Are books really the ticket to a better life?
Today, we have a custom of presenting sticky rice cakes and toffee, because “stick” sounds similar to “passing” in Korean.
The ancient civil service exam and today’s College Scholastic Ability Test are similar in many ways.
A slogan found in classrooms today says, “Study 30 minutes more, and your husband’s job and your wife’s face will be different in the future.” Emperor Zhenzong wrote something similar: “You don’t need to buy fertile land to become rich. You will get a thousand sacks of grain from books. Don’t blame your background for not having a beautiful wife. Books are your ticket to a beautiful wife.”
Emperor Zhenzong of China’s Song Dynasty wrote “The Song to Encourage Learning” to motivate his scholars.
Cheating has always taken place. “The Diaries of Seungjeongwon” recorded cases of cheating in the 38th year of King Sukjong’s reign. Two sons of prestigious families in Seoul pretended to come from rural towns to take advantage of more generous grading for farmers sons than students in Seoul. Today, some students transfer to rural schools to take advantage of the special quota system for regional balance.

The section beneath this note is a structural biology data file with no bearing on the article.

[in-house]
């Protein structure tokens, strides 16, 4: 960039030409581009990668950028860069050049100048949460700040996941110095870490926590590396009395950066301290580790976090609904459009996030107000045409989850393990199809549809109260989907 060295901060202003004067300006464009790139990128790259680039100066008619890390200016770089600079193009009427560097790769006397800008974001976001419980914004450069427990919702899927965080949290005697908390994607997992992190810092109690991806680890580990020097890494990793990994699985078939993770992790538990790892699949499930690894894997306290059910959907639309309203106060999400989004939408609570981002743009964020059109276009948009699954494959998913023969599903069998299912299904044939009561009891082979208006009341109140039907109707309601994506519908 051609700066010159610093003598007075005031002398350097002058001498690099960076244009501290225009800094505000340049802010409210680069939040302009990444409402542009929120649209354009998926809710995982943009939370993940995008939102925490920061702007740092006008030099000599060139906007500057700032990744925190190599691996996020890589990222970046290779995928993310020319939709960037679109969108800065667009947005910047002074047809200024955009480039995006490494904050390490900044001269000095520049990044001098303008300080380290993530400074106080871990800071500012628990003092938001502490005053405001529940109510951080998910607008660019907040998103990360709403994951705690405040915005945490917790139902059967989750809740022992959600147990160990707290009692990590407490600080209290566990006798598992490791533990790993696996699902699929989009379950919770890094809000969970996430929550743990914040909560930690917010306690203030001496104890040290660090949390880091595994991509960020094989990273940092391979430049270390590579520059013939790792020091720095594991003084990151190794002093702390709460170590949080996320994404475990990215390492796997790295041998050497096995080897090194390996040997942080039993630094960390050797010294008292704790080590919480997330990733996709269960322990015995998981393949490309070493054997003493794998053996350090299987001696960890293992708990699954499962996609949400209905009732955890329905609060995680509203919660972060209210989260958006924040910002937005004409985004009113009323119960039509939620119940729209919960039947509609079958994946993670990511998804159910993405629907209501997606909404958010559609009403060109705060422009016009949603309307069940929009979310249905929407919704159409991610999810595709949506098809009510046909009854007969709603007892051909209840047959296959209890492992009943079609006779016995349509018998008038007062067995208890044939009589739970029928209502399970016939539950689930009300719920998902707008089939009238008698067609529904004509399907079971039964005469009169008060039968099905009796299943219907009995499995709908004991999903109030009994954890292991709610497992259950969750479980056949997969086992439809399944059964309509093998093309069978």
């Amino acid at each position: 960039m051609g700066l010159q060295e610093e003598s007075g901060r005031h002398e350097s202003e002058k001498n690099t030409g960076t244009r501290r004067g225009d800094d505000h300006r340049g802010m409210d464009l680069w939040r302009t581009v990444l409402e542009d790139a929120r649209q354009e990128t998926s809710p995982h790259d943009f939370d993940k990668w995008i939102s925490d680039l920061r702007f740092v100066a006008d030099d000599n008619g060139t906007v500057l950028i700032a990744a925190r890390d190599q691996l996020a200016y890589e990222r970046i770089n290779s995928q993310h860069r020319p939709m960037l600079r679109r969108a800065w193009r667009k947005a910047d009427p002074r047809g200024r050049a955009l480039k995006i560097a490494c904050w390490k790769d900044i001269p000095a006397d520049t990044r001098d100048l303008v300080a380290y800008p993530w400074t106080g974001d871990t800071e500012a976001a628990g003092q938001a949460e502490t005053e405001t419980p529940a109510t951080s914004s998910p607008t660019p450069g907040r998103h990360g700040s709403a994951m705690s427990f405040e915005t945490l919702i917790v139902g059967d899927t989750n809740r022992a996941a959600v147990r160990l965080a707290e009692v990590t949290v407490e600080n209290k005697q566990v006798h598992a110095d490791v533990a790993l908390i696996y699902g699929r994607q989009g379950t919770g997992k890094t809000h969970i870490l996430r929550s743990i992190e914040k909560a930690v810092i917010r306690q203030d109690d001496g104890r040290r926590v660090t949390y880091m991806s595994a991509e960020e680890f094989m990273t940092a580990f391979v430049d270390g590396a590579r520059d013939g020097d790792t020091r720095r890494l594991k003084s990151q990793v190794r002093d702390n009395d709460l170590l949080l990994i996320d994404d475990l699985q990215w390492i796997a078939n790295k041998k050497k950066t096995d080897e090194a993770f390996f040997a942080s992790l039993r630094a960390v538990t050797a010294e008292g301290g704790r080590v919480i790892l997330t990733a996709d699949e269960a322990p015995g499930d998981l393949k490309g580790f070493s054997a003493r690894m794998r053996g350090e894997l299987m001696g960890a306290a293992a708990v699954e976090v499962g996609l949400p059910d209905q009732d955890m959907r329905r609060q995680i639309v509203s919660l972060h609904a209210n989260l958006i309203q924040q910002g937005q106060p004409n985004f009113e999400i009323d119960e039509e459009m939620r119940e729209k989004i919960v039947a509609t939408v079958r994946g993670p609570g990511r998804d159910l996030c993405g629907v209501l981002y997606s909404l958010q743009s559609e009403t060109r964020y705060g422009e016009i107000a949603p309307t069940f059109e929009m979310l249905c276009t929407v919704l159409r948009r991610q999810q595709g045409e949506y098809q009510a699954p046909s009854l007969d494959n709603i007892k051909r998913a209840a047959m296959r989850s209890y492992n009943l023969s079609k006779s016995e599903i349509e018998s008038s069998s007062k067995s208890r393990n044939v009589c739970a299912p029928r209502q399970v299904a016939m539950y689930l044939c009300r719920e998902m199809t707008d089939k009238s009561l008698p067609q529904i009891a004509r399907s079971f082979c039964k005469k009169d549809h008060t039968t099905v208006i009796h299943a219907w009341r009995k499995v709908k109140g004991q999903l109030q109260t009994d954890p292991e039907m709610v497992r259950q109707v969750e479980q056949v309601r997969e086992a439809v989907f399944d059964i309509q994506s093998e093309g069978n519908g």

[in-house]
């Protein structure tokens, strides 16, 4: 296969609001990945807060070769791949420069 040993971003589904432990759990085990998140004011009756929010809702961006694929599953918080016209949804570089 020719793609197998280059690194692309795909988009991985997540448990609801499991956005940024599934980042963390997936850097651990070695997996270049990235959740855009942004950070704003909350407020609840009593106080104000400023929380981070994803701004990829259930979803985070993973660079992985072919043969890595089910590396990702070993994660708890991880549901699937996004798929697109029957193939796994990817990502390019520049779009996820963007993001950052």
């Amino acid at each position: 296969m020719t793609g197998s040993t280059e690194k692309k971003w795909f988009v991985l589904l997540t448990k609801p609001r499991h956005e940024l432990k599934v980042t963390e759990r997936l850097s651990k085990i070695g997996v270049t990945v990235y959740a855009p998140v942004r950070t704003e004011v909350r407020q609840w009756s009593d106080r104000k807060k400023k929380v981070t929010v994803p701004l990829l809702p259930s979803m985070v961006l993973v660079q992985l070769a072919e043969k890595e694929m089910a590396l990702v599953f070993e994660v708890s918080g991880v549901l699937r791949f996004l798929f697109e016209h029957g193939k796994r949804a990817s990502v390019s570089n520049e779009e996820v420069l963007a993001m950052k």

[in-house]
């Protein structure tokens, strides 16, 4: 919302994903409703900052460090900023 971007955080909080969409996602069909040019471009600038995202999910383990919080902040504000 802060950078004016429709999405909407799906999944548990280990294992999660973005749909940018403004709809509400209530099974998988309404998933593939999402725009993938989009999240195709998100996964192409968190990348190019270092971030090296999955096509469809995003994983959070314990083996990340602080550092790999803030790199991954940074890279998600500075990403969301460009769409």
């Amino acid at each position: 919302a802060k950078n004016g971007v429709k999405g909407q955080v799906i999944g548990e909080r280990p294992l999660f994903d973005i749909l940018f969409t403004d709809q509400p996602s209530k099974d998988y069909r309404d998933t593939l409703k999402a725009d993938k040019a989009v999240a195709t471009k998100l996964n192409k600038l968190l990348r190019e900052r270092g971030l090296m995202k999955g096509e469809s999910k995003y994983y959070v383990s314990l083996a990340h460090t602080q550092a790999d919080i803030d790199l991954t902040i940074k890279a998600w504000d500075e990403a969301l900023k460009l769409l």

This year’s CSAT, considered the most competitive ever, was held on Nov. 18. Over 700,000 students took the test. It is the largest applicant pool in a decade. Competition is more intense this year because next year’s CSAT will include calculus in the math section.
The Wall Street Journal called the college entrance exam an “obsession” as the stock market opened late and airplanes were kept on the tarmac.
Until people realize that a college acceptance does not guarantee lifetime employment, the CSAT will continue to be a national event.
Should we continue to let students dream that it’s only in college where they can “find a thousand sacks of grain and a stunning beauty”?
*The writer is an editorial writer of the JoongAng Ilbo.
By Shin Ye-ri